Space

July 26, 2013

NASA selects eight physical science research proposals

NASA’s Physical Science Research Program will fund eight proposals to help investigate how complex fluids and macromolecules behave in microgravity. The investigations will be conducted aboard the International Space Station.

These studies will result in new basic knowledge that provides a foundation on which other NASA researchers and engineers can build approaches to problems confronting human exploration of space or that translate into new tools or applications on Earth. The proposals were in response to the research announcement “Research Opportunities in Complex Fluids and Macromolecular Biophysics.”

The selected proposals are from eight institutions in six states and will receive a total of about $5.9 million during a five-year period. Selected experiments will begin immediately.

Four proposals will investigate colloidal systems. Colloids are composed of microscopic particles of one substance suspended in another substance, typically microscopic solid particles suspended in a liquid medium. This research will help scientists understand the interaction, manipulation and assembly of colloidal systems. Applications of this research include areas such as liquid crystals, paints and petrochemicals.

The remaining four selected proposals will investigate biological macromolecules, such as proteins. This research will aid scientists in determining the mechanisms relating heat and mass transport, formation, growth of the solid phase and the molecular structure of a number of biological macromolecules. Understanding the structure of these macromolecules may help researchers gain insight into neurodegenerative diseases and may lead to development of new pharmaceuticals.

The Physical Science Research Program is managed by the Space Life and Physical Sciences Division in NASA’s Human Exploration and Operations Mission Directorate at the agency’s Headquarters in Washington.

For a complete list of the selected proposals, principal investigators and organizations, visit http://go.nasa.gov/145Oetm.

 




All of this week's top headlines to your email every Friday.


 
 

 
ISS-soyuz

Soyuz Heads to ISS with new crew, return transportation for one-year mission team

WASHINGTON, Sept. 2, 2015 /PRNewswire/ Three crew members representing Russia, Denmark and Kazakhstan have launched to the International Space Station to provide a new ride home for the station’s one-year crew and continu...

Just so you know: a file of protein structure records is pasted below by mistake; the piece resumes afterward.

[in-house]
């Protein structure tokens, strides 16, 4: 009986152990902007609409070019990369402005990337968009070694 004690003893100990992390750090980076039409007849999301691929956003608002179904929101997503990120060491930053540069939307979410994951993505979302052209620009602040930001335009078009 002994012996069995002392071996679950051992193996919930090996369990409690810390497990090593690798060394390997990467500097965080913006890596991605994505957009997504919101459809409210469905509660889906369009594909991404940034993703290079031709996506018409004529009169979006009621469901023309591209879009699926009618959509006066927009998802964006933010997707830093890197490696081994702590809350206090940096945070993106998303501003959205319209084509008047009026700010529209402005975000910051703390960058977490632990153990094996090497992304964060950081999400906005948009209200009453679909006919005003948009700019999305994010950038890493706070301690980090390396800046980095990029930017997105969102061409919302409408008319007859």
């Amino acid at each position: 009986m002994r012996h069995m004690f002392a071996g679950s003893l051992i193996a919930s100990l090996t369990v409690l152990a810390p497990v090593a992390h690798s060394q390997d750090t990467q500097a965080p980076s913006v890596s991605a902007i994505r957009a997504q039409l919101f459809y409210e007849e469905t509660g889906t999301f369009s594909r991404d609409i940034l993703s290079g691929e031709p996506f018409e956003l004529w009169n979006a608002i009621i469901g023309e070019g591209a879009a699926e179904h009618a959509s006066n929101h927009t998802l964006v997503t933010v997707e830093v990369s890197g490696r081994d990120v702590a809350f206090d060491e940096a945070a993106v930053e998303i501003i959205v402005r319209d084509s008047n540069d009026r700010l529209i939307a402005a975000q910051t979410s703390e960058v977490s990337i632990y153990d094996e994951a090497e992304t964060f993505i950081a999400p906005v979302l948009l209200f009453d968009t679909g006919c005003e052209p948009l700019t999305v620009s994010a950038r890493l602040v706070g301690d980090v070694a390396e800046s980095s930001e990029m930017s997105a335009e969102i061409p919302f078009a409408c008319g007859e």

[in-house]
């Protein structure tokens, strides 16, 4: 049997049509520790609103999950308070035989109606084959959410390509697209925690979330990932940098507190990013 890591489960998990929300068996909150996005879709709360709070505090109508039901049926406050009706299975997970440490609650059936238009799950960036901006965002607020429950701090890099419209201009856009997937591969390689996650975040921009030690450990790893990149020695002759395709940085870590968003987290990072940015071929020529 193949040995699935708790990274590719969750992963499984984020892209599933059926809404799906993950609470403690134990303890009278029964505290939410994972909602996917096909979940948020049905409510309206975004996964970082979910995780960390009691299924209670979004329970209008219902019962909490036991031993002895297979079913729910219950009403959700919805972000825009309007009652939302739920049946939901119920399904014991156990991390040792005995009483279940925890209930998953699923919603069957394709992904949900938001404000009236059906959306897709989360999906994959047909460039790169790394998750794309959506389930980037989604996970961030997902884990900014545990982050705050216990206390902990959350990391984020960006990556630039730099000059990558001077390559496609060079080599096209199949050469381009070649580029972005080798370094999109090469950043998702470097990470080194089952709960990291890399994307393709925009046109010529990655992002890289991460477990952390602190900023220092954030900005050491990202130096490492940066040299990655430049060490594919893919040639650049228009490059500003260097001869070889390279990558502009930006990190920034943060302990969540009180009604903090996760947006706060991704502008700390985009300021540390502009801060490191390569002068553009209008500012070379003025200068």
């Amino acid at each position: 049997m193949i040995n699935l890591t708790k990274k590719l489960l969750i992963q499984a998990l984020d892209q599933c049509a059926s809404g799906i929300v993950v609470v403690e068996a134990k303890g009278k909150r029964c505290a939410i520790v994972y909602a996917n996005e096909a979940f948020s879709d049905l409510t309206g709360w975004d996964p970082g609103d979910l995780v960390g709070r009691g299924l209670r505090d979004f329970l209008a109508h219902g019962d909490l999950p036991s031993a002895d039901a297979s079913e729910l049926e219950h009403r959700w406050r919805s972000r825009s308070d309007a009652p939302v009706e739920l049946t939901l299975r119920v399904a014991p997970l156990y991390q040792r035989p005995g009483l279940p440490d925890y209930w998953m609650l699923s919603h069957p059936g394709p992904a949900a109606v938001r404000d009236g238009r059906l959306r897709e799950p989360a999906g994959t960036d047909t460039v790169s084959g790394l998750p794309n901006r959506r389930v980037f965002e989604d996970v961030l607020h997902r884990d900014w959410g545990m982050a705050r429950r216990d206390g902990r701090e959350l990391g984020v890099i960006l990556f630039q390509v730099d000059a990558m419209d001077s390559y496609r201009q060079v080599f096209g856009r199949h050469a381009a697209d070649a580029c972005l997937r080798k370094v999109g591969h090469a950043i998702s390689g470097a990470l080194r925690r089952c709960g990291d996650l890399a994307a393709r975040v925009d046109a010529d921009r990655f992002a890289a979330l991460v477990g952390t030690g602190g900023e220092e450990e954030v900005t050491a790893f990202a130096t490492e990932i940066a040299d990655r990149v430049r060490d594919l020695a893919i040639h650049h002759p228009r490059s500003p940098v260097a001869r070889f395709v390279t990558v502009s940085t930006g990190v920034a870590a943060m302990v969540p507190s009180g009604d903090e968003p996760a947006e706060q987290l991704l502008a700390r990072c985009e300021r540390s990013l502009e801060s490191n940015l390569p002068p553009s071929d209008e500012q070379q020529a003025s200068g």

LMOrion1

Orion arrives in Colorado

The Orion crew module flown 3,600 miles into space during Exploration Flight Test-1 has arrived to the Lockheed Martin Space Systems Company headquarters in Littleton, Colorado. While in Colorado, engineers will perform final d...
 
 
ULAlaunch

United Launch Alliance successfully launches U.S. Navy’s MUOS-4

A United Launch Alliance Atlas V rocket carrying the fourth Mobile User Objective System satellite for the U.S. Navy launched from Space Launch Complex-41 at 6:18 a.m., EDT, Sept. 2 from Cape Canaveral Air Force Station, Fla. T...
 

 
LM-MUOS

U.S. Navy, Lockheed Martin ready to launch MUOS-4 Aug. 31

The U.S. Navy and Lockheed Martin are ready to launch the fourth Mobile User Objective System secure communications satellite, MUOS-4, from Cape Canaveral Air Force Station, Fla., Aug. 31 aboard a United Launch Alliance Atlas V...
 
 

NASA seeks proposals for extreme environment solar arrays

NASA’s space technology program is seeking proposals to develop solar array systems for space power in high radiation and low solar energy environments. In the near future, NASA will need solar cells and arrays for multiple applications in robotic and human space exploration missions. Because these systems were traditionally developed for operation near Earth, there...
 
 

NASA awards contract for construction of new mission launch command center

NASA has awarded a contract to Harkins Contracting Inc. of Salisbury, Maryland, for the construction of a new Mission Launch Command Center at the agency’s Wallops Flight Facility in Wallops Island, Va. The new 14,174 square-foot facility will serve as the hub for interfacing with and controlling rockets, their payloads and associated launch pad support...
 




0 Comments


Be the first to comment!


Leave a Reply

Your email address will not be published. Required fields are marked *

You may use these HTML tags and attributes: <a href="" title=""> <abbr title=""> <acronym title=""> <b> <blockquote cite=""> <cite> <code> <del datetime=""> <em> <i> <q cite=""> <s> <strike> <strong>